Supporting Roe in Sacramento

Photo: Google
Photo Google

Story: KCRA

As lawmakers prepare for the possibility of Roe v. Wade being overturned, abortion advocates marched this weekend across the country and here in California.

Over 380 marches from coast to coast are in response to a leaked U.S. Supreme Court draft opinion that suggests the high court would overturn the 1973 landmark Roe v. Wade ruling

Hundreds of people gathered at the state Capitol on Saturday for the “Bans Off Our Bodies” march. Modesto and Stockton also had planned marches.

“This is a historic moment, and a moment of crisis, and once again, California is stepping up to provide much-needed national leadership in protecting abortion rights and access to abortion services,” said Jodi Hicks, president and CEO of Planned Parenthood Affiliates of California.

At Sacramento’s march, speakers included Senate President Pro Tem Toni Atkins, State Treasurer Fiona Ma, Attorney General Rob Bonta and other elected officials. Legislators since the draft opinion was leaked have been working to add an amendment to the California constitution that would clarify abortion as a protected right, solidifying the state’s status as an abortion sanctuary.

Thousands marched across the country

From Pittsburgh to Nashville, Tennessee, and to Lubbock, Texas, tens of thousands participated in the “Bans off our Bodies” events. Organizers expected that among the hundreds of events, the largest would take place in Chicago, New York, Los Angeles and other big cities.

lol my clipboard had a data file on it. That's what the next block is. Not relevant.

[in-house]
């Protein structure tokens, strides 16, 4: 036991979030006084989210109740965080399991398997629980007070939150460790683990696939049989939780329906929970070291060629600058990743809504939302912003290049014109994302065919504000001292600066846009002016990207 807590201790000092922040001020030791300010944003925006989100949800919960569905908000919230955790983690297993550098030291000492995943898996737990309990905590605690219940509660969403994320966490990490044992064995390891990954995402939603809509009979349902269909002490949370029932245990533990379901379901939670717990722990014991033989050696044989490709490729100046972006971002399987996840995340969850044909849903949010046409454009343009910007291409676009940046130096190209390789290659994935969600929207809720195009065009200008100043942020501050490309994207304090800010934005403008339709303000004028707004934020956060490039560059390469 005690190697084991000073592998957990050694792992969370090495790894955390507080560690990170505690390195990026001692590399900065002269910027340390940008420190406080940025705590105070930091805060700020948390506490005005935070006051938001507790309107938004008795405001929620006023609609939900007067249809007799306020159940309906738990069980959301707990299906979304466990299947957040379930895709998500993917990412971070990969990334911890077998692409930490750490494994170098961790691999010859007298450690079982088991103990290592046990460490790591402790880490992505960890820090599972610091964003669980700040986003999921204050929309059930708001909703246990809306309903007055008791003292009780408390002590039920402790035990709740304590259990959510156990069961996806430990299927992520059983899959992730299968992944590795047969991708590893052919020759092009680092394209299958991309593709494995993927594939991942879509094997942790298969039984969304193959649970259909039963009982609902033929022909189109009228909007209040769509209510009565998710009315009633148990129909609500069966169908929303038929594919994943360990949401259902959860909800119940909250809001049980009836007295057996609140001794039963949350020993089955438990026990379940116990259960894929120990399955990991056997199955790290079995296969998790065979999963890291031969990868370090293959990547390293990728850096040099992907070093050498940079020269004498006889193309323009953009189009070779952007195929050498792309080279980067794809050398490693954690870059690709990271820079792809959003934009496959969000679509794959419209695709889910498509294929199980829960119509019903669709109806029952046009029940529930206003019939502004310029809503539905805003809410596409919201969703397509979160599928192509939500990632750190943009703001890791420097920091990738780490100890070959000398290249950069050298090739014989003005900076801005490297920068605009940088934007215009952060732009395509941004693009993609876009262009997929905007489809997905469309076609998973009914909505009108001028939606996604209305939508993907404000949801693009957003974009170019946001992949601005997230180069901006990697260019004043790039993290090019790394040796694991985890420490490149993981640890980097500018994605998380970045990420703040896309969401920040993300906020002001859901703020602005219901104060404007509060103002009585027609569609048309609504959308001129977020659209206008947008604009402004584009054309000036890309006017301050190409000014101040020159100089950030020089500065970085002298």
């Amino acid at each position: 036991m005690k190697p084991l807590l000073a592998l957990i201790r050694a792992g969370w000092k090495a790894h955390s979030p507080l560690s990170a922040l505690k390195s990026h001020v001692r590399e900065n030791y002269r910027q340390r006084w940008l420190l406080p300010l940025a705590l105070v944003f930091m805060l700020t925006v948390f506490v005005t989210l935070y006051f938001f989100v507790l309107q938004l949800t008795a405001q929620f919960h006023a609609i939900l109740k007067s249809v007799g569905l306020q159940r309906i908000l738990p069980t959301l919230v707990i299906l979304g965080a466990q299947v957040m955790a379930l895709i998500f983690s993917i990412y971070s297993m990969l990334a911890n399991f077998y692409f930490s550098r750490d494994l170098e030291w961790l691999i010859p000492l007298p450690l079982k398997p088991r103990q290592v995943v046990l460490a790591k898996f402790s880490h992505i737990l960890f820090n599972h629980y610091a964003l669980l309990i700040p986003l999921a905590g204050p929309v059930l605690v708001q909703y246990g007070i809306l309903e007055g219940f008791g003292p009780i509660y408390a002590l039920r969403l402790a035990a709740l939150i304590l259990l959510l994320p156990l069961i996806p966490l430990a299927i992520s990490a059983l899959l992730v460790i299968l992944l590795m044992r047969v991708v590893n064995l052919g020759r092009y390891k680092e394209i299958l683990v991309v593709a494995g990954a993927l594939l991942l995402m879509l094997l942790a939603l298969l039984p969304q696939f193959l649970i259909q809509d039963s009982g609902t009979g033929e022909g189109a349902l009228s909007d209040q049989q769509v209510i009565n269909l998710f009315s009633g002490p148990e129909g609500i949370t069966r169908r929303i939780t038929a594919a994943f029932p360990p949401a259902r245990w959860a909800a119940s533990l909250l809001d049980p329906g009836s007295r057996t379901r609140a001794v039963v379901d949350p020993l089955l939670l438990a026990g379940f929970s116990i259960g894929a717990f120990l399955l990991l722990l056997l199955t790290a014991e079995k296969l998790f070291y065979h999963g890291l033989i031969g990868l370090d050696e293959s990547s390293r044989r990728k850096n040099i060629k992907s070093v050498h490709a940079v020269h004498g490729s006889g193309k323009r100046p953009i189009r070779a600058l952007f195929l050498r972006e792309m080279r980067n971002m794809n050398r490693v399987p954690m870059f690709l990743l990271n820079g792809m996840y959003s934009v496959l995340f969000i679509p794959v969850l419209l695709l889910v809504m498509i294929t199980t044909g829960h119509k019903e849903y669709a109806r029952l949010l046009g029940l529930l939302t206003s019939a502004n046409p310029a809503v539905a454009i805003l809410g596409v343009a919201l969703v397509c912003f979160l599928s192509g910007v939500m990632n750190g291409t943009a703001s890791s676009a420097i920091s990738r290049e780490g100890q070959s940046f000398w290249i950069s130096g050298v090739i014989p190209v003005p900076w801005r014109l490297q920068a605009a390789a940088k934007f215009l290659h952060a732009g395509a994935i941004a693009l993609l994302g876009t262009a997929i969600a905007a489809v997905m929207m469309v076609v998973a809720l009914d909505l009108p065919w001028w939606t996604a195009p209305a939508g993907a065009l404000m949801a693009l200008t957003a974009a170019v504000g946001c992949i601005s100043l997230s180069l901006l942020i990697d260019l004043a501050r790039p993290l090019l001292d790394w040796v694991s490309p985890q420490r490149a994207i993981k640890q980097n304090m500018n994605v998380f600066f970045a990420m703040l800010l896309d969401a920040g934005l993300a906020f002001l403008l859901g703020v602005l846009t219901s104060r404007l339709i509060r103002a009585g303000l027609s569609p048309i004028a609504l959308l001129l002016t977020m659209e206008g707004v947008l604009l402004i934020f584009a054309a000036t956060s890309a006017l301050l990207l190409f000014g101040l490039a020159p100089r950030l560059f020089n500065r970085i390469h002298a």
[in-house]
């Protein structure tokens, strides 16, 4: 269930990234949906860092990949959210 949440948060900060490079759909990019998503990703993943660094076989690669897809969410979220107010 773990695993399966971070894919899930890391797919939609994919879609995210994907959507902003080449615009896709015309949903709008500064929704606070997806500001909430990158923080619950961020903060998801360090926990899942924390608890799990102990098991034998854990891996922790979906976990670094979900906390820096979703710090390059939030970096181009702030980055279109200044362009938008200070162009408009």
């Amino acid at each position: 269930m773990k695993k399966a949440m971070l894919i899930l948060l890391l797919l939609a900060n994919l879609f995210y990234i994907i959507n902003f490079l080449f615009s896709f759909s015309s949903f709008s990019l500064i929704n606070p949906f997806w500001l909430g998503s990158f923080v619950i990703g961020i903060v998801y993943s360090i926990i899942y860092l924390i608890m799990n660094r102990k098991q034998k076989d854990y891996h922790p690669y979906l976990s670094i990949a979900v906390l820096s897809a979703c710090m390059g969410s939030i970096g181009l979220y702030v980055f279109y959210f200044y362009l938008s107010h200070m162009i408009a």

In the nation’s capital, thousands gathered at the Washington Monument before marching to the Supreme Court, which is now surrounded by two layers of security fences.

“I can’t believe that at my age, I’m still having to protest over this,” said Samantha Rivers, a 64-year-old federal government employee who is preparing for a state-by-state battle over abortion rights.

Saturday’s rallies come three days after the Senate failed to muster enough votes to codify Roe v. Wade.

Polls show that most Americans want to preserve access to abortion — at least in the earlier stages of pregnancy — but the Supreme Court appeared to be poised to let the states have the final say. If that happens, roughly half of the states, mostly in the South and Midwest, are expected to quickly ban abortion.

A half-dozen anti-abortion demonstrators sent out a countering message at the protest in Washington, D.C., with Jonathan Darnel shouting into a microphone, “Abortion is not health care, folks, because pregnancy is not an illness.”